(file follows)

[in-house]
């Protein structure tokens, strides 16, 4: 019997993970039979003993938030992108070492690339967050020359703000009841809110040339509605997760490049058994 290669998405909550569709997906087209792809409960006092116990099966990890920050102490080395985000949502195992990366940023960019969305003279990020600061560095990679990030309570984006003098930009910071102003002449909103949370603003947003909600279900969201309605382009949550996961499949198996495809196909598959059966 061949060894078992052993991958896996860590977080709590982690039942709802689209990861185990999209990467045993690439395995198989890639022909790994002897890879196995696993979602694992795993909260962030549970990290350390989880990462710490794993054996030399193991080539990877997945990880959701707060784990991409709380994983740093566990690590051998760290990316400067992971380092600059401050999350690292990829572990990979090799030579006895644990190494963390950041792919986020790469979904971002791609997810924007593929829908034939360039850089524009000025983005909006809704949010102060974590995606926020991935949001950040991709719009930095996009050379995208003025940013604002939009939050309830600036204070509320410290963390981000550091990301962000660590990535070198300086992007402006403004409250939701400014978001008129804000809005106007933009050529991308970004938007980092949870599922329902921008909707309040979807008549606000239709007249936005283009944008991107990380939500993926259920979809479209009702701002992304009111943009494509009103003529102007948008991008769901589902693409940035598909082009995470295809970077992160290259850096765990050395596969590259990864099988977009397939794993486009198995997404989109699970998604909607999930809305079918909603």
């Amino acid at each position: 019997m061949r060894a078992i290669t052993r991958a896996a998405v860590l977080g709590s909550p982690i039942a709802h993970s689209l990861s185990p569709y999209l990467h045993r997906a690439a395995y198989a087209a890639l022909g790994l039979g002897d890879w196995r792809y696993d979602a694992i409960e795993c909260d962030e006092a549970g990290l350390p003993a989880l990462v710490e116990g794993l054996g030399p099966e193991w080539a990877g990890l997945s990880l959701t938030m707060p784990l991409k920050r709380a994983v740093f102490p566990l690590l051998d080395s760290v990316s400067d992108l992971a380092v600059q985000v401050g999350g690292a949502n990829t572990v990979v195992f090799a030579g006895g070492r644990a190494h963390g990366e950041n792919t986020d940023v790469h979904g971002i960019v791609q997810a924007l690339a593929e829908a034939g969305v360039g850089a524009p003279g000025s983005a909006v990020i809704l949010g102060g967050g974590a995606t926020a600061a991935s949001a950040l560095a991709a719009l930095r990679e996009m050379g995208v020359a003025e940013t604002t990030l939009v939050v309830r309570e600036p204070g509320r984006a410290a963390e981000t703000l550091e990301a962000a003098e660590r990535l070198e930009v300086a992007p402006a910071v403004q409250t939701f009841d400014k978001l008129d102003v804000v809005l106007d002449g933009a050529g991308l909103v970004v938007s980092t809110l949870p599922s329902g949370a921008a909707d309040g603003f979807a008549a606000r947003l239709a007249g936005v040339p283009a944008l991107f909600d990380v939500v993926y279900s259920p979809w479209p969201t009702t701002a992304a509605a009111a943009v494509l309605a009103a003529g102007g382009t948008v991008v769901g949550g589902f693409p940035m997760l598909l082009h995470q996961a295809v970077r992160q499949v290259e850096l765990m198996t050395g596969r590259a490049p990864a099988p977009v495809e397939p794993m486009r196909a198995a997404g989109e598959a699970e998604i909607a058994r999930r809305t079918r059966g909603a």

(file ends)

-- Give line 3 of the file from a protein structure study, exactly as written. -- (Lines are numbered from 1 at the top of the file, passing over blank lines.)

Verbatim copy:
């Amino acid at each position: 019997m061949r060894a078992i290669t052993r991958a896996a998405v860590l977080g709590s909550p982690i039942a709802h993970s689209l990861s185990p569709y999209l990467h045993r997906a690439a395995y198989a087209a890639l022909g790994l039979g002897d890879w196995r792809y696993d979602a694992i409960e795993c909260d962030e006092a549970g990290l350390p003993a989880l990462v710490e116990g794993l054996g030399p099966e193991w080539a990877g990890l997945s990880l959701t938030m707060p784990l991409k920050r709380a994983v740093f102490p566990l690590l051998d080395s760290v990316s400067d992108l992971a380092v600059q985000v401050g999350g690292a949502n990829t572990v990979v195992f090799a030579g006895g070492r644990a190494h963390g990366e950041n792919t986020d940023v790469h979904g971002i960019v791609q997810a924007l690339a593929e829908a034939g969305v360039g850089a524009p003279g000025s983005a909006v990020i809704l949010g102060g967050g974590a995606t926020a600061a991935s949001a950040l560095a991709a719009l930095r990679e996009m050379g995208v020359a003025e940013t604002t990030l939009v939050v309830r309570e600036p204070g509320r984006a410290a963390e981000t703000l550091e990301a962000a003098e660590r990535l070198e930009v300086a992007p402006a910071v403004q409250t939701f009841d400014k978001l008129d102003v804000v809005l106007d002449g933009a050529g991308l909103v970004v938007s980092t809110l949870p599922s329902g949370a921008a909707d309040g603003f979807a008549a606000r947003l239709a007249g936005v040339p283009a944008l991107f909600d990380v939500v993926y279900s259920p979809w479209p969201t009702t701002a992304a509605a009111a943009v494509l309605a009103a003529g102007g382009t948008v991008v769901g949550g589902f693409p940035m997760l598909l082009h995470q996961a295809v970077r992160q499949v290259e850096l765990m198996t050395g596969r590259a490049p990864a099988p977009v495809e397939p794993m486009r196909a198995a997404g989109e598959a699970e998604i909607a058994r999930r809305t079918r059966g909603a």